The subprime mortgage crisis had a devastating impact on the U.S. economy. It led to a recession, the loss of millions of jobs, and the collapse of several major banks. The crisis also led to a loss of confidence in the financial system, which made it difficult for businesses to get loans and invest in new projects.miansufi-housing-feature-21.webp

 

Efforts to Stabilize the Housing Market

In response to the crisis, the government took a number of steps to stabilize the housing market. These efforts included:

  • The Troubled Asset Relief Program (TARP): TARP was a $700 billion program that was designed to buy toxic assets from banks and other financial institutions. This helped to stabilize the financial system and make it easier for banks to lend money.
  • The Home Affordable Modification Program (HAMP): HAMP was a program that was designed to help homeowners who were struggling to make their mortgage payments. The program offered a variety of options to help homeowners, including reducing their monthly payments, extending the length of their loans, or forgiving some of their debt.
  • The Home Affordable Refinance Program (HARP): HARP was a program that was designed to help homeowners refinance their mortgages. The program allowed homeowners to refinance their mortgages even if they had negative equity in their homes.
  • The Neighborhood Stabilization Program (NSP): NSP was a program that was designed to help communities that were struggling with foreclosures and declining property values. The program provided funding for a variety of activities, including demolition of foreclosed properties, rehabilitation of vacant properties, and economic development initiatives.

 

Five Facts About Homeownership Programs in the United States:

  • The National Housing Act of 1934 created the Federal Housing Administration (FHA) to help revive the housing market during the Great Depression.
  • ✅ The Servicemen’s Readjustment Act of 1944, also known as the GI Bill, provided veterans with federally guaranteed home loans with no down payment.
  • The Fair Housing Act of 1968 prohibited discrimination in the sale, rental, and financing of housing based on race, religion, national origin, or sex
  • The Dodd-Frank Wall Street Reform and Consumer Protection Act of 2010 created the Consumer Financial Protection Bureau to regulate financial institutions and protect consumers from predatory lending.
  • The Housing and Economic Recovery Act of 2008 established the Federal Housing Finance Agency to regulate Fannie Mae and Freddie Mac and address the subprime mortgage crisis.

FAQs about Important Homeownership Policies

How did the Great Depression impact U.S. housing policies?

he housing market collapsed during the Depression, as many people lost their jobs and were unable to afford to pay their mortgages. This led to a sharp increase in foreclosures and evictions. In response, the federal government created a number of new housing programs, including the Federal Housing Administration (FHA) and the United States Housing Authority (USHA). These programs helped to stabilize the housing market and make it easier for people to buy homes.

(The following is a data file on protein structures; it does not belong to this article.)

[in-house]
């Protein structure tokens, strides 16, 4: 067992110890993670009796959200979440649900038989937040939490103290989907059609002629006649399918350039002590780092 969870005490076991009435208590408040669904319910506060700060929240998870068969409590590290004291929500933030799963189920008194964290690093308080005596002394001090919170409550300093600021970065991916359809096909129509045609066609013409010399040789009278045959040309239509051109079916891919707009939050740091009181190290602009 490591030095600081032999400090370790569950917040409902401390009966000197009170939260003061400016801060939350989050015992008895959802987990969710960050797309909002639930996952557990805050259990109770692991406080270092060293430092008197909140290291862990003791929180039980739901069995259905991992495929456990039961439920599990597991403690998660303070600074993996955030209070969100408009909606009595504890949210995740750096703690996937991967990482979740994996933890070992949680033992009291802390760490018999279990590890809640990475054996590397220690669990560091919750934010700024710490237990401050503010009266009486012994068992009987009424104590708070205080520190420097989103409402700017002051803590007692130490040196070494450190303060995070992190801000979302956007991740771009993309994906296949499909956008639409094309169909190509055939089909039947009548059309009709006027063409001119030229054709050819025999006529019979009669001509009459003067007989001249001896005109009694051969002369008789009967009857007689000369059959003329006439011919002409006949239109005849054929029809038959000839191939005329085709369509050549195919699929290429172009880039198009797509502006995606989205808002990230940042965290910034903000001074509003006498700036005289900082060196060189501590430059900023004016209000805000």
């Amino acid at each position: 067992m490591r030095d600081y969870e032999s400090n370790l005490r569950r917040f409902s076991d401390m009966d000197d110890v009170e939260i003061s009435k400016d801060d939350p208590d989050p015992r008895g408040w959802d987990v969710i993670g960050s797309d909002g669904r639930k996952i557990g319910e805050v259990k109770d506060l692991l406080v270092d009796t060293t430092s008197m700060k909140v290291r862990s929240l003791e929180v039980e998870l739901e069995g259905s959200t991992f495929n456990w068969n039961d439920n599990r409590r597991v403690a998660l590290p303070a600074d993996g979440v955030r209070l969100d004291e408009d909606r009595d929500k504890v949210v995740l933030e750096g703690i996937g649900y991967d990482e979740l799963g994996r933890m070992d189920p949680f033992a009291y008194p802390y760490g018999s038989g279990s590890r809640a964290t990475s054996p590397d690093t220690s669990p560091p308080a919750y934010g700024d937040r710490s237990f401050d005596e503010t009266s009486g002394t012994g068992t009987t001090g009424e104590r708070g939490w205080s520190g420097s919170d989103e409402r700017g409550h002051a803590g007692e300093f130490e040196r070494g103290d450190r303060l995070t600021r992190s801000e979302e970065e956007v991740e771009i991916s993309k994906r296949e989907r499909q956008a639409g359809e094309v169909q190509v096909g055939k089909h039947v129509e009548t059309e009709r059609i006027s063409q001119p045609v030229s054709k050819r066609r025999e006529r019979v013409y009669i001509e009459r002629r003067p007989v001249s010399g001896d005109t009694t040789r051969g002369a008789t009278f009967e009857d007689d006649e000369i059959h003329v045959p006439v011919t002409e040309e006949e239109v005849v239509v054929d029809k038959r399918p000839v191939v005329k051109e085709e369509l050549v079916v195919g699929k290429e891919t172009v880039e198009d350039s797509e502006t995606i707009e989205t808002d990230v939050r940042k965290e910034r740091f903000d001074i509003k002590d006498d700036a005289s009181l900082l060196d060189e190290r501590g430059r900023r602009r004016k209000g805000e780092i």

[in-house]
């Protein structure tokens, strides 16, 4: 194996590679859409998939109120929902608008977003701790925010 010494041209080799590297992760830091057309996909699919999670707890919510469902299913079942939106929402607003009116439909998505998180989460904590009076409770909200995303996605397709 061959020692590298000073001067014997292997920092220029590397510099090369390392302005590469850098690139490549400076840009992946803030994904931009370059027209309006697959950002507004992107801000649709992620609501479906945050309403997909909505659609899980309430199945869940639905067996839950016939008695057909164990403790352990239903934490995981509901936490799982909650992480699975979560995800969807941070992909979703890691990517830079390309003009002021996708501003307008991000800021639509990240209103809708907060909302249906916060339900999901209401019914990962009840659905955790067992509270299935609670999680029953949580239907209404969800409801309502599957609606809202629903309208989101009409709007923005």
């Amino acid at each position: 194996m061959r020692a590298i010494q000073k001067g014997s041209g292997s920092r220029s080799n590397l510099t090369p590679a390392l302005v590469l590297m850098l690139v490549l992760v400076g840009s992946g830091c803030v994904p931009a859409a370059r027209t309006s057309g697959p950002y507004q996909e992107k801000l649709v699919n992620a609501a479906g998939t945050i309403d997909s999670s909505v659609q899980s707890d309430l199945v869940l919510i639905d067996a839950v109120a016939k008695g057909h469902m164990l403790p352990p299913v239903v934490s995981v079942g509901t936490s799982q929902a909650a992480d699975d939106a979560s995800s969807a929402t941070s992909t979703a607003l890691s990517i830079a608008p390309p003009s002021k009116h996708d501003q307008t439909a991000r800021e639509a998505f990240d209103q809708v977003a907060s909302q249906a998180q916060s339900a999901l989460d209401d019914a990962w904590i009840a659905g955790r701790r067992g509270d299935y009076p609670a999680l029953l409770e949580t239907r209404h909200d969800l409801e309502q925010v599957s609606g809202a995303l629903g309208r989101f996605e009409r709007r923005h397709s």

What is the Home Owners’ Loan Corporation (HOLC) and what is its significance?

The Home Owners’ Loan Corporation (HOLC) was a New Deal program created in 1933 to help homeowners refinance their mortgages during the Great Depression. The HOLC insured mortgages, which made it easier for banks to lend money to people who wanted to buy homes. The HOLC also created maps of the United States that divided neighborhoods into four categories. HOLC’s maps were used by banks and other financial institutions to make decisions about whether or not to offer loans to people who lived in certain neighborhoods. Neighborhoods that were labeled as “D” were often redlined, meaning that banks and other financial institutions refused to offer loans to people who lived there.

What is the Community Reinvestment Act (CRA) and why is it important?

The CRA is based on the principle that banks have a responsibility to serve the communities where they are located. The CRA encourages banks to make loans to low- and moderate-income borrowers, to invest in community development projects, and to provide financial services to underserved communities. 

The CRA has been credited with helping to improve access to credit in low- and moderate-income communities. The CRA has also been credited with helping to revitalize these communities and to promote economic development.

 

Quick Check

When was redlining outlawed?

1934 National Housing Act

Response text to display when this answer is selected.

Community Reinvestment Act

Used to address the inequities that still remained due to decades of redlining

Fair Housing Act of 1968

Correct

Civil Rights Act of 1964

Answer reply text

Check Answer